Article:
The decision to make a Home Equity Conversion Mortgage (HECM) part of your retirement plan should not be taken lightly. It starts with determining whether it makes sense for your situation, and also includes sorting through choices such as lump sum or installment payments, and considering a traditional reverse mortgage versus a HECM for Purchase program.  

Fortunately, the seriousness of the process is evident in one of the very first steps that all reverse mortgage borrowers are required to take. Regardless of the lender you work with, a session with a HUD Certified Housing Counselor is required before completing a HECM application. In addition, the lender may not steer you toward using any particular counselor.  

What to Expect

The role of the housing counselor is to help explain the details of a reverse mortgage and provide you with the information necessary to decide if moving forward is right for you. In most states, HECM counseling is available by phone or in-person; however, a face-to-face meeting is recommended by the U.S. Department of Housing and Urban Development. Depending on the agency providing the counseling, there may be a fee charged. 

Shortly after scheduling your session, you should receive a packet of information to review in advance. During your counseling, you will discuss your financial situation and your interest in a reverse mortgage. The counselor is not allowed to direct you toward a specific product or lender. Instead, they will clearly explain the options available to you, and their impacts, including HECM alternatives that may be suitable for your needs.   

Preparation is Key

While the counseling process relies on established protocols to ensure a successful session, preparation is still important. Make sure to provide any requested information as accurately as possible. Also, be sure to review the preliminary information thoroughly so that your time is spent evaluating the options most relevant to you.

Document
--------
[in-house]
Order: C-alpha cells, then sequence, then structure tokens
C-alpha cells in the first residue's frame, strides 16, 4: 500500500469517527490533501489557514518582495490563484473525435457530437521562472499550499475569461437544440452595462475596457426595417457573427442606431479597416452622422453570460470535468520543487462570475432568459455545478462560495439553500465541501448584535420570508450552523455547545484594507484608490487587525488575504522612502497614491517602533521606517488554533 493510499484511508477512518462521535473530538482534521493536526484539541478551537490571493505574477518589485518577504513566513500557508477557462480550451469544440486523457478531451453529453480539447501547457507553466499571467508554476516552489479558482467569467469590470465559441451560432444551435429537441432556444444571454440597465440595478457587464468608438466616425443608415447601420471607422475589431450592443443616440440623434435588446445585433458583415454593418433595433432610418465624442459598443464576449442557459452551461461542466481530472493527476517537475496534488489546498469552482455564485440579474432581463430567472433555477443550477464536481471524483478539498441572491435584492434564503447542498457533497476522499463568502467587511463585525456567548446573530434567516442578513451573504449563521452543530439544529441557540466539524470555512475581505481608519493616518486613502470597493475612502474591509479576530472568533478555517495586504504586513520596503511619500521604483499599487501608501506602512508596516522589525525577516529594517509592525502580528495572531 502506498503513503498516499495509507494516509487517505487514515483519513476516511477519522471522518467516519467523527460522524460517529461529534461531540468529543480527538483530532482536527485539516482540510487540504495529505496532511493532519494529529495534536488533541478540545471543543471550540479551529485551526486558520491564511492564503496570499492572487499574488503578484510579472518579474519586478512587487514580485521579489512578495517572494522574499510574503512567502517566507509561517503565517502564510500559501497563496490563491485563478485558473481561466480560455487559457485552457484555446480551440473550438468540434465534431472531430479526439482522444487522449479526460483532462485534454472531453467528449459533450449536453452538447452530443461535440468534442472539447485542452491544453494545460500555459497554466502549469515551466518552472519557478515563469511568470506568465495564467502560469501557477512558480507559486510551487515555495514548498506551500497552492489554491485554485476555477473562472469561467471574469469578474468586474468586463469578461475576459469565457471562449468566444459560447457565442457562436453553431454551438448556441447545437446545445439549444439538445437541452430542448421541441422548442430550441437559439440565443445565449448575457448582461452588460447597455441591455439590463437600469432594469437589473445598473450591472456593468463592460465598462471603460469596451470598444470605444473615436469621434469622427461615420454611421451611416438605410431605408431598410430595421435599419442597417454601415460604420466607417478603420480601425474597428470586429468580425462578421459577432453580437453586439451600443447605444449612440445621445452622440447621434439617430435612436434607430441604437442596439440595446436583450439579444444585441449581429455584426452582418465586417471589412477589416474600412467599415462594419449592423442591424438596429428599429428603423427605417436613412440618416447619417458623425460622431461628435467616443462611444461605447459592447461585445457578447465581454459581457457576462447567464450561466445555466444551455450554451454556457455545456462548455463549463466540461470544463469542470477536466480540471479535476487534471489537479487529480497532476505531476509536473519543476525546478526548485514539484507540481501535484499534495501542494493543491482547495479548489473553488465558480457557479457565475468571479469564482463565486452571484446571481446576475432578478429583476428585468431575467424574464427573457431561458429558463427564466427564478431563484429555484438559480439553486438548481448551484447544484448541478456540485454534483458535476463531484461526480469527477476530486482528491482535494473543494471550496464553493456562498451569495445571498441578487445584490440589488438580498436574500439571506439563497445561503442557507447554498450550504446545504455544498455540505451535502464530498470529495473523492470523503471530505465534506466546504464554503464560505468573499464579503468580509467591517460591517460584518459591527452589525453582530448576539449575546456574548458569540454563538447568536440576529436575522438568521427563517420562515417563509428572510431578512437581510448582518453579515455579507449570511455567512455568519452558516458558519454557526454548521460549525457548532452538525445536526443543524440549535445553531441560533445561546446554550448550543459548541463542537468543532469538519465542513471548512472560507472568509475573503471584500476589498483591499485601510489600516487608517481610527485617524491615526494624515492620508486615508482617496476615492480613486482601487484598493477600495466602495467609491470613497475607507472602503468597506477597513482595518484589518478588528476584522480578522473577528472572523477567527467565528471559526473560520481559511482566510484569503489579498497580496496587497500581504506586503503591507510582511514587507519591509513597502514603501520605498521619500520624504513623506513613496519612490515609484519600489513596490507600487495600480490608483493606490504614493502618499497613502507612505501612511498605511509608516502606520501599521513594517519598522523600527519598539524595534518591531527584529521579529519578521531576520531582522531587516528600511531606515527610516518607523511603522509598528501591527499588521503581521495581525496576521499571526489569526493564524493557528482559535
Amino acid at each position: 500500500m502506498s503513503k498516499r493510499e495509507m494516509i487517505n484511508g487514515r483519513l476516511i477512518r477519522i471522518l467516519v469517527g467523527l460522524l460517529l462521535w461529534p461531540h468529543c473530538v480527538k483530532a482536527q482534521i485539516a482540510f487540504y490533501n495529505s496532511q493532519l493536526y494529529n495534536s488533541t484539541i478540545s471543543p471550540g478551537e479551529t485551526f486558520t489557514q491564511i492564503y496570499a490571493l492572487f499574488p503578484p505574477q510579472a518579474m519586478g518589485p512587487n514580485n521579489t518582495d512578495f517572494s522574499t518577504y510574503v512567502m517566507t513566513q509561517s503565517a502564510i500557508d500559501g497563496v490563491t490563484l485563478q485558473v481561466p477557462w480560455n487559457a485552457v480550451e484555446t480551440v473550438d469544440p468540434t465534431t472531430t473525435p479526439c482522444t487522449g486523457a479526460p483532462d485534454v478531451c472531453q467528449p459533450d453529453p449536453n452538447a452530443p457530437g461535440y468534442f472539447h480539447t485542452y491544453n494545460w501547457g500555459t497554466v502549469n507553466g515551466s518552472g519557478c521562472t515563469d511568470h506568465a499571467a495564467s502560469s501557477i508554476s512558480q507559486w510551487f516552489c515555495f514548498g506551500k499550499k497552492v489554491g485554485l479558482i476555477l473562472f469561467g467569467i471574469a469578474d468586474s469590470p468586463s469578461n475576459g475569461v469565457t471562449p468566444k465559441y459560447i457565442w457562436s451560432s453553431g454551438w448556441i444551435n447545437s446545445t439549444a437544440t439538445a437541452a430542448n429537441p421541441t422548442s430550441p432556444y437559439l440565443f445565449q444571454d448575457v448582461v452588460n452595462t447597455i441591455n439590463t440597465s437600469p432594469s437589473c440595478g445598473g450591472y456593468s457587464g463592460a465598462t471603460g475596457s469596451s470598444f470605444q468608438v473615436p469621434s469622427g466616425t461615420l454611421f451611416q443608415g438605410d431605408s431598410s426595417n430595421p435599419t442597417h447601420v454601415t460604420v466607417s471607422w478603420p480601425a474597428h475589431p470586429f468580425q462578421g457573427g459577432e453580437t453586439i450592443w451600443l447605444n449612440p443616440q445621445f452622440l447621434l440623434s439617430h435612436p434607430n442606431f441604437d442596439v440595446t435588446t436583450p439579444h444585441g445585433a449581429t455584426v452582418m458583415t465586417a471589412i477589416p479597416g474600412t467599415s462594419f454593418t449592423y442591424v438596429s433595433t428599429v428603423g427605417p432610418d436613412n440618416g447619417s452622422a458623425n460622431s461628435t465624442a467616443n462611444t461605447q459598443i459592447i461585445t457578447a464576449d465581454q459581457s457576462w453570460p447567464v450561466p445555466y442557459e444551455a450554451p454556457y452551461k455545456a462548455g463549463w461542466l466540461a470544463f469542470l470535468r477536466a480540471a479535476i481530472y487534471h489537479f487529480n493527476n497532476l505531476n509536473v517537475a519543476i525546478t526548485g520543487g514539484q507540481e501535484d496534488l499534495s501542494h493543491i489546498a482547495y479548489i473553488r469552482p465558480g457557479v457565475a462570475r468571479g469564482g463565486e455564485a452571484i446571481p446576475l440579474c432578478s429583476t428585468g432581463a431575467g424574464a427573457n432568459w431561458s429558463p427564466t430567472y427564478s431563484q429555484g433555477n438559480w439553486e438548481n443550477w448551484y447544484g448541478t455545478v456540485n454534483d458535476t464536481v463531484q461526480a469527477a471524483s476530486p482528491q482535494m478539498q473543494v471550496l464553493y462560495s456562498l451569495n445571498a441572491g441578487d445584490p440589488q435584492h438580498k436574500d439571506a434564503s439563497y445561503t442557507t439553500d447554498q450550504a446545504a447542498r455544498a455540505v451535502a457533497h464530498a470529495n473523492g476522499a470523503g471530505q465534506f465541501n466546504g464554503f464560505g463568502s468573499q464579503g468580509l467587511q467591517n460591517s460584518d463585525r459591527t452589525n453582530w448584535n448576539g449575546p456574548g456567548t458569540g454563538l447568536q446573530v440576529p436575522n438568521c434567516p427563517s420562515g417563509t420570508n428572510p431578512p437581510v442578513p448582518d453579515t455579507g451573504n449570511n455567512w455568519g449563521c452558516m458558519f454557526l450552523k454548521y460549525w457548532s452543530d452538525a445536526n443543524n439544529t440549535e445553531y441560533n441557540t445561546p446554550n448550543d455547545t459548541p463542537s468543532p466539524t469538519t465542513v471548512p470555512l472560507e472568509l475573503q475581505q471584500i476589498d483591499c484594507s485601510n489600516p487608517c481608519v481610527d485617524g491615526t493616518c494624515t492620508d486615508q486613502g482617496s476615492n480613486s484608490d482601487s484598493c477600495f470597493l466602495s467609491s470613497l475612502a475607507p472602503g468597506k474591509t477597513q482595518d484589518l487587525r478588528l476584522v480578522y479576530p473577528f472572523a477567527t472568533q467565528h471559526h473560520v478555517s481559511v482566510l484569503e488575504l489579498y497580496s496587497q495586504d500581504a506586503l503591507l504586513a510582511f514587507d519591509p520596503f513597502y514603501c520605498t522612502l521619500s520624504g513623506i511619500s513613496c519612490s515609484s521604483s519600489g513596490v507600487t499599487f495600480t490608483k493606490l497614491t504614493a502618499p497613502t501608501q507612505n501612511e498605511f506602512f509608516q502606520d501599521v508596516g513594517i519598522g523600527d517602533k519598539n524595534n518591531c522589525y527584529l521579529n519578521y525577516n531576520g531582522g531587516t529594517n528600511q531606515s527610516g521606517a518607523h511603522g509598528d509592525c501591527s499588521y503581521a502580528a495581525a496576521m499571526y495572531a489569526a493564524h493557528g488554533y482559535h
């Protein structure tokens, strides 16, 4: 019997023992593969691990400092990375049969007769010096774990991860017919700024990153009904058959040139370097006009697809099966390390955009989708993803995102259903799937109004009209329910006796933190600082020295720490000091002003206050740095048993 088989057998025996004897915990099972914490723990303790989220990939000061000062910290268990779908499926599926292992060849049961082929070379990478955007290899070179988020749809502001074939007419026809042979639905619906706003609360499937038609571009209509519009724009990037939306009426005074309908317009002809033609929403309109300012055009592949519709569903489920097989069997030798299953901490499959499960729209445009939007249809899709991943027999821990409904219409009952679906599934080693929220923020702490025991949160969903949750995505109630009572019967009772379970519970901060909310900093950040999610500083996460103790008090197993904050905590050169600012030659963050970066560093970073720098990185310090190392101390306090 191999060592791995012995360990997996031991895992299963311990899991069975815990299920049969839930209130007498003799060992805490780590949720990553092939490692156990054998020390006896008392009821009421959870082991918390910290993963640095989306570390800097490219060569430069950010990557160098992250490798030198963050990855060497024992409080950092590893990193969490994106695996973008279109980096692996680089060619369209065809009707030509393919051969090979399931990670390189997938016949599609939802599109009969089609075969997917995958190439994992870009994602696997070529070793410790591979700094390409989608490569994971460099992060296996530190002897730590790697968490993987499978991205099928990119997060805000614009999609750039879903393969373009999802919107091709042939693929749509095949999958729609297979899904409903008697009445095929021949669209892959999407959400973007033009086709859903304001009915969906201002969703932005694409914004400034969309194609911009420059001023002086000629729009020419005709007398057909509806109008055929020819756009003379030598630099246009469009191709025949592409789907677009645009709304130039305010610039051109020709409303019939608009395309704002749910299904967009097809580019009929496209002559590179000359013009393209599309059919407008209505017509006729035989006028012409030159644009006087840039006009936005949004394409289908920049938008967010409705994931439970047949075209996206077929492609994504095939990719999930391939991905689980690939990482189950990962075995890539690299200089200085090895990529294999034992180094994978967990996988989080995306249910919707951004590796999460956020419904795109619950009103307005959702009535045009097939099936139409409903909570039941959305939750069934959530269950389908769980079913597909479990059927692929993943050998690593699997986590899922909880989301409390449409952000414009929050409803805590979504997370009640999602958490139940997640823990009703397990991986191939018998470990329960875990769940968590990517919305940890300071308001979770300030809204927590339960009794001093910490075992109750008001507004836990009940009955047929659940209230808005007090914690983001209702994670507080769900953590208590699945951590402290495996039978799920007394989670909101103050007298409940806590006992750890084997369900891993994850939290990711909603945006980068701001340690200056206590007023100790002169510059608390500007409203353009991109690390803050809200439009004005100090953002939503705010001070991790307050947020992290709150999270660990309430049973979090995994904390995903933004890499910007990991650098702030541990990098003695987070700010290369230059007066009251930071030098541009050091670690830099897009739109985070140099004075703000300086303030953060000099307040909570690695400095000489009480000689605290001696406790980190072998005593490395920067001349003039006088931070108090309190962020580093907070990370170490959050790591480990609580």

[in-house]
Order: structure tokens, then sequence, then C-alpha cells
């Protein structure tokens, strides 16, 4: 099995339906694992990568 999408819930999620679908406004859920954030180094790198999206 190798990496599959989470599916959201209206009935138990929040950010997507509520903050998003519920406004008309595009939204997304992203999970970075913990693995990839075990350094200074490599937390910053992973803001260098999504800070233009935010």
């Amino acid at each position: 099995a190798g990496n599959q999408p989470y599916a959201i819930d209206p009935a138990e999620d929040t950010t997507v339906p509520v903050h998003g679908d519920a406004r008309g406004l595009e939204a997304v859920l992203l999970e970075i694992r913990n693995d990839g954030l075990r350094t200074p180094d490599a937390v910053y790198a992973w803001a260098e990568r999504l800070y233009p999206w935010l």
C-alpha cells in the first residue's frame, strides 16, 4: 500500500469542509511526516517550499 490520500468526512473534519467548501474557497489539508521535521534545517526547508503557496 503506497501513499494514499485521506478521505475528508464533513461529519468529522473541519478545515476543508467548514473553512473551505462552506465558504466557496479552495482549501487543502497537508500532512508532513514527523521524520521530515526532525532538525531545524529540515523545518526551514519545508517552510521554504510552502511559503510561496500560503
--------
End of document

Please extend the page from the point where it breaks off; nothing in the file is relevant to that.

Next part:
After the session, make sure you understand how your current equity and your age will influence your borrowing power, and your tax, insurance, and maintenance responsibilities, as well as your plans for the eventual repayment of the loan. And remember each individual signing as a borrower will need to have completed a counseling session before proceeding.  

Following your HECM counseling, you will receive a certificate of completion allowing you to begin the next steps if you decide that a reverse mortgage is right for you. Visit for more information or call today to speak with an origination specialist and receive a list of HUD Certified Housing Counselors.

Things to know about Reverse Mortgages:

  • At the conclusion of a reverse mortgage, the borrower must repay the loan and may have to sell the home or repay the loan from other proceeds
  • Charges will be assessed with the loan, including an origination fee, closing costs, mortgage insurance premiums and servicing fees
  • The loan balance grows over time and interest is charged on the outstanding balance
  • The borrower remains responsible for property taxes, hazard insurance, and home maintenance, and failure to pay these amounts may result in the loss of the home
  • Interest on a reverse mortgage is not tax-deductible until the borrower makes partial or full re-payment
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